Capita Registrars has cut its UK dividend growth projection for 2013 from 8% to 6.7%, warning payouts cannot outstrip GDP growth indefinitely.
The group’s latest Dividend Monitor report said investors should be braced for a pullback in UK dividend growth after payouts hit record highs in 2012.
UK firms paid out a record £80.4bn in dividends last year and underlying growth, which excludes special dividend payouts, stood at 8.9%. However, growth in payouts slowed in the second half of the year and this will continue, Capita said.
Justin Cooper, Capita Registrars’ chief executive, said the firm has cut its forecast for underlying dividends from £81bn to £78.6bn, reducing its growth rate projection from 8% to 6.7%.
The impact of special dividends is expected to add £1.9bn, pushing total dividend growth to £80.4bn, flat compared to 2012, said Cooper.
He added the fact dividend growth contracted by 0.2% in the final quarter of 2012 has raised fears the rapid growth in dividends may be coming to an end.
“Strong cashflows and balance sheets, subdued corporate investment, and vociferous calls for income from investors have driven the rapid dividend increases of 2011 and the first half of 2012,” said Cooper.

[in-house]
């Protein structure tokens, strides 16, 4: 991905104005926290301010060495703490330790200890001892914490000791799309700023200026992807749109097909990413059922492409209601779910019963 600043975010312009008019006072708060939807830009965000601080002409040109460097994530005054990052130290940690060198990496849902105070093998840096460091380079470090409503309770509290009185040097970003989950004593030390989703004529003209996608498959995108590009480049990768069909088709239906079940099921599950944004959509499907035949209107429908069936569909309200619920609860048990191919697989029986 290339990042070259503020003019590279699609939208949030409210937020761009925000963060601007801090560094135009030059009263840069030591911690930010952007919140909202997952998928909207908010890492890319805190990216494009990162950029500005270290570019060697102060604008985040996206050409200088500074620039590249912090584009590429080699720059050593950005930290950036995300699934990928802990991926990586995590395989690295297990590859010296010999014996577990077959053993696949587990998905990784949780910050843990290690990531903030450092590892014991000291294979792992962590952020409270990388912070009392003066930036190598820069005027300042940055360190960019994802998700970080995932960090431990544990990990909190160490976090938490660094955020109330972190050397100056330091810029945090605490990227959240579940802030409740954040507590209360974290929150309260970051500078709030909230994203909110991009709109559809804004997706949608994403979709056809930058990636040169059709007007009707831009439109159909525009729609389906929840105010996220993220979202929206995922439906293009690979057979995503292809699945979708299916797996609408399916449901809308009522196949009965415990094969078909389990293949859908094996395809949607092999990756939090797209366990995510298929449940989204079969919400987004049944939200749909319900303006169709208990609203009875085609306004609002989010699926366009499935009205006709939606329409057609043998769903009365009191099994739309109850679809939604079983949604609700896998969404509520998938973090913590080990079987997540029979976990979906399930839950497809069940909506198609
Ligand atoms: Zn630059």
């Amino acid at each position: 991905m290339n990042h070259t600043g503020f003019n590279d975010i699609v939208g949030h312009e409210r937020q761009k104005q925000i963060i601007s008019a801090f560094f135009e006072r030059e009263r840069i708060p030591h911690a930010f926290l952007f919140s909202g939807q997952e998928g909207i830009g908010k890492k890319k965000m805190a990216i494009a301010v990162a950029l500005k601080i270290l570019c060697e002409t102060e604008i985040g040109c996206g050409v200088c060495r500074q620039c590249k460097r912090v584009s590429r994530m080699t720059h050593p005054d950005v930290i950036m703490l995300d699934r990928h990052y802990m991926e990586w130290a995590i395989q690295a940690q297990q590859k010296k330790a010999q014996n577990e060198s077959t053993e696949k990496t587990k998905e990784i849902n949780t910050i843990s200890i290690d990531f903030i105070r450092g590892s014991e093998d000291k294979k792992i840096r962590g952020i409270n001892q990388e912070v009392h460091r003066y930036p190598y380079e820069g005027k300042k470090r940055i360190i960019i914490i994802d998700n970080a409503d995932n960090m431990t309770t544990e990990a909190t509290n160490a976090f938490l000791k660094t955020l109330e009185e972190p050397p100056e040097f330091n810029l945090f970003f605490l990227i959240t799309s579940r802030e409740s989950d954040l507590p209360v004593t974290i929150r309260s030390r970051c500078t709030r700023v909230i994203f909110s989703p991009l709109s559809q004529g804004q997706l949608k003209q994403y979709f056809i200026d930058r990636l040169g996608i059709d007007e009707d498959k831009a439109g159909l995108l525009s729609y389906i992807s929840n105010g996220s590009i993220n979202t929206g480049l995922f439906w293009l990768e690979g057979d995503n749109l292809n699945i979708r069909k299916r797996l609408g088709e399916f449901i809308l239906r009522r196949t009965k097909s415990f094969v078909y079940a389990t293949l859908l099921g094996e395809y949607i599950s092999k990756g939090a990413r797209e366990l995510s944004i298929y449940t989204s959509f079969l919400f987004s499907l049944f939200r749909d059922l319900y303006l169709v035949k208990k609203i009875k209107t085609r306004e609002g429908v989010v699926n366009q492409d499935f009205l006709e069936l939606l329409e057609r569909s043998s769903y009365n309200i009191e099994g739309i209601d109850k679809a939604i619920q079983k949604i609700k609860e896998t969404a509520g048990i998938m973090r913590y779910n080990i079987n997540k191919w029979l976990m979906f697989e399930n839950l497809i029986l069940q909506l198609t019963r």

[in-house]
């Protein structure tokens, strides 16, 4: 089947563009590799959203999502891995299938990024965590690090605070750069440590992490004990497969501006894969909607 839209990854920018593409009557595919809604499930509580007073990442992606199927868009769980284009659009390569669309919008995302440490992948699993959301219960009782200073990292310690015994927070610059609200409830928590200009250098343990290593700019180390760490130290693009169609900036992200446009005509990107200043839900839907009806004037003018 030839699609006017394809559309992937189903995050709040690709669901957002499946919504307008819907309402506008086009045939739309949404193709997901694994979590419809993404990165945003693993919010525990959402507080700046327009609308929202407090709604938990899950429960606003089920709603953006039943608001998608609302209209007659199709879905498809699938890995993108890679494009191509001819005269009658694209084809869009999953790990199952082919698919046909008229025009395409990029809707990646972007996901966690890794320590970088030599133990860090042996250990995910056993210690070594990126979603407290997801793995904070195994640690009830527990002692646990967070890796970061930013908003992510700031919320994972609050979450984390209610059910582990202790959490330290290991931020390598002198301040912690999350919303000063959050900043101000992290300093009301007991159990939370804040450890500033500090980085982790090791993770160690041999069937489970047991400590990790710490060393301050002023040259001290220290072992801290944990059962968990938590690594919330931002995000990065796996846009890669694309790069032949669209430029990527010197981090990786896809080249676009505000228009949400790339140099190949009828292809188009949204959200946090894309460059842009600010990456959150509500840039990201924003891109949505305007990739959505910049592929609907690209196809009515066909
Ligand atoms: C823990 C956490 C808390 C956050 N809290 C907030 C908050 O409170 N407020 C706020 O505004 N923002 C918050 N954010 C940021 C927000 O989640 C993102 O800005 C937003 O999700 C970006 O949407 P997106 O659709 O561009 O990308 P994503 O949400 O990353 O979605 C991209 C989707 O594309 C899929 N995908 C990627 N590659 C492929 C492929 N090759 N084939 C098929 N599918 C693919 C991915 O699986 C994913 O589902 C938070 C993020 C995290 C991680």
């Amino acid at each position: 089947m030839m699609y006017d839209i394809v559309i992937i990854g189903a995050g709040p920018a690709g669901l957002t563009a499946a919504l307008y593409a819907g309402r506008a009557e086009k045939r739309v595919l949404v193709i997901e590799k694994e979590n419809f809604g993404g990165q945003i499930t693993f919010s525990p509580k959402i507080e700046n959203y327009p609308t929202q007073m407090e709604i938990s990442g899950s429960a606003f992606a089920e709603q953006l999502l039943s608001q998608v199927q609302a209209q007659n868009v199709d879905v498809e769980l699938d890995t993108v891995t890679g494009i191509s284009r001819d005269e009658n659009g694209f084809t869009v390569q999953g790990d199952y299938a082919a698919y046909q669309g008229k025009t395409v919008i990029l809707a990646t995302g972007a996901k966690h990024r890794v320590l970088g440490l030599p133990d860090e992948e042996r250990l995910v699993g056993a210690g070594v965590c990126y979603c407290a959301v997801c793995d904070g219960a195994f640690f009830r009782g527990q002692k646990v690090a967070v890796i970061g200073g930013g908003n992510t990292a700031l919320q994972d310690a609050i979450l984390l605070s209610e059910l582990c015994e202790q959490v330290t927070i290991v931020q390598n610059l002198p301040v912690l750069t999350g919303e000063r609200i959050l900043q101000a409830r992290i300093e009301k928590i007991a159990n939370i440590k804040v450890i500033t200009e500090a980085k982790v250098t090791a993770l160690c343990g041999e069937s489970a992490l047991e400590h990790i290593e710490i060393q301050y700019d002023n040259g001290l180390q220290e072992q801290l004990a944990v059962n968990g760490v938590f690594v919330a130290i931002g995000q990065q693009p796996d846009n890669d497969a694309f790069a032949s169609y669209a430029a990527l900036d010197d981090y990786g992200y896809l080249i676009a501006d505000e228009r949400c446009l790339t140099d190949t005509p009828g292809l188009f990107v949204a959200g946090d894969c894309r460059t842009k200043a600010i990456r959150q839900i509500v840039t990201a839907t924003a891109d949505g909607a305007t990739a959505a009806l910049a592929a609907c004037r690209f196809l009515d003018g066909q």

“But the economy is not strong, and dividends cannot outstrip wider GDP growth indefinitely. Sooner or later, companies must invest in order to keep their profits and operating cashflows rising, and they must protect their balance sheets.
“In addition, we expect some companies to divert more cash to M&A activity which might otherwise have been used for dividends.”
However, James Lowen, co-manager of the £1.4bn JOHCM UK Equity Income fund, said Capita’s forecast is too bearish and dividend growth will not suffer a significant slowdown this year.
Lowen said he has never seen the corporate sector in such great shape, and balance sheets are so strong firms can pursue M&A activity without distorting shareholder value by cutting dividends.
“On the frontline, when we have been visiting companies, we have not been seeing signs of a slowdown in dividends. Instead, corporates have cash coming out of their ears which enables companies to both inject capital into their business and increase income payouts to shareholders,” he said.
“The reason why the FTSE 100 has had such a strong start to the year is because the UK economy is starting to strengthen, and I actually believe growth is higher than the GDP figures are reflecting.”
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